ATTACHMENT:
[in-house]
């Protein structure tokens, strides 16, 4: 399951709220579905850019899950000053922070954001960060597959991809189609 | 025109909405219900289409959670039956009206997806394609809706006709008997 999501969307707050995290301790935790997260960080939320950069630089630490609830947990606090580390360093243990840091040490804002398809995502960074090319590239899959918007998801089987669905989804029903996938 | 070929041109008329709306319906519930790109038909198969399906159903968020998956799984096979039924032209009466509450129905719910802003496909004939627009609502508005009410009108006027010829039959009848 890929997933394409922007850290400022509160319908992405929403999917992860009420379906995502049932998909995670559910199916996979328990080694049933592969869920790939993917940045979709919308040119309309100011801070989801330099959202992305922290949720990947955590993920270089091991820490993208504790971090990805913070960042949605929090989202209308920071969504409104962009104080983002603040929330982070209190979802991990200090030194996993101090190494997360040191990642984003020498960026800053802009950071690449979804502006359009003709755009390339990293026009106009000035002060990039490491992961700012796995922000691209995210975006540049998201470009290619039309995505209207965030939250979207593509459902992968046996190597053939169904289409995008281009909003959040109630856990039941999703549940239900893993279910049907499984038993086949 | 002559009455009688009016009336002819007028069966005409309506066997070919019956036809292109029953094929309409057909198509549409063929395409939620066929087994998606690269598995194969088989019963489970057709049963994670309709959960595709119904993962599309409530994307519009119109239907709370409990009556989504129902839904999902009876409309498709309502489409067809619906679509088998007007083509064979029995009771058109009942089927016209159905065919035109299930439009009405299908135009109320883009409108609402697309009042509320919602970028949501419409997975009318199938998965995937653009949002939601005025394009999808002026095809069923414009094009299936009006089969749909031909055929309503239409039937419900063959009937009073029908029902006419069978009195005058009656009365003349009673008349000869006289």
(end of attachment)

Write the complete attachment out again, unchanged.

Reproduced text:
[in-house]
């Protein structure tokens, strides 16, 4: 399951709220579905850019899950000053922070954001960060597959991809189609 | 025109909405219900289409959670039956009206997806394609809706006709008997 999501969307707050995290301790935790997260960080939320950069630089630490609830947990606090580390360093243990840091040490804002398809995502960074090319590239899959918007998801089987669905989804029903996938 | 070929041109008329709306319906519930790109038909198969399906159903968020998956799984096979039924032209009466509450129905719910802003496909004939627009609502508005009410009108006027010829039959009848 890929997933394409922007850290400022509160319908992405929403999917992860009420379906995502049932998909995670559910199916996979328990080694049933592969869920790939993917940045979709919308040119309309100011801070989801330099959202992305922290949720990947955590993920270089091991820490993208504790971090990805913070960042949605929090989202209308920071969504409104962009104080983002603040929330982070209190979802991990200090030194996993101090190494997360040191990642984003020498960026800053802009950071690449979804502006359009003709755009390339990293026009106009000035002060990039490491992961700012796995922000691209995210975006540049998201470009290619039309995505209207965030939250979207593509459902992968046996190597053939169904289409995008281009909003959040109630856990039941999703549940239900893993279910049907499984038993086949 | 002559009455009688009016009336002819007028069966005409309506066997070919019956036809292109029953094929309409057909198509549409063929395409939620066929087994998606690269598995194969088989019963489970057709049963994670309709959960595709119904993962599309409530994307519009119109239907709370409990009556989504129902839904999902009876409309498709309502489409067809619906679509088998007007083509064979029995009771058109009942089927016209159905065919035109299930439009009405299908135009109320883009409108609402697309009042509320919602970028949501419409997975009318199938998965995937653009949002939601005025394009999808002026095809069923414009094009299936009006089969749909031909055929309503239409039937419900063959009937009073029908029902006419069978009195005058009656009365003349009673008349000869006289």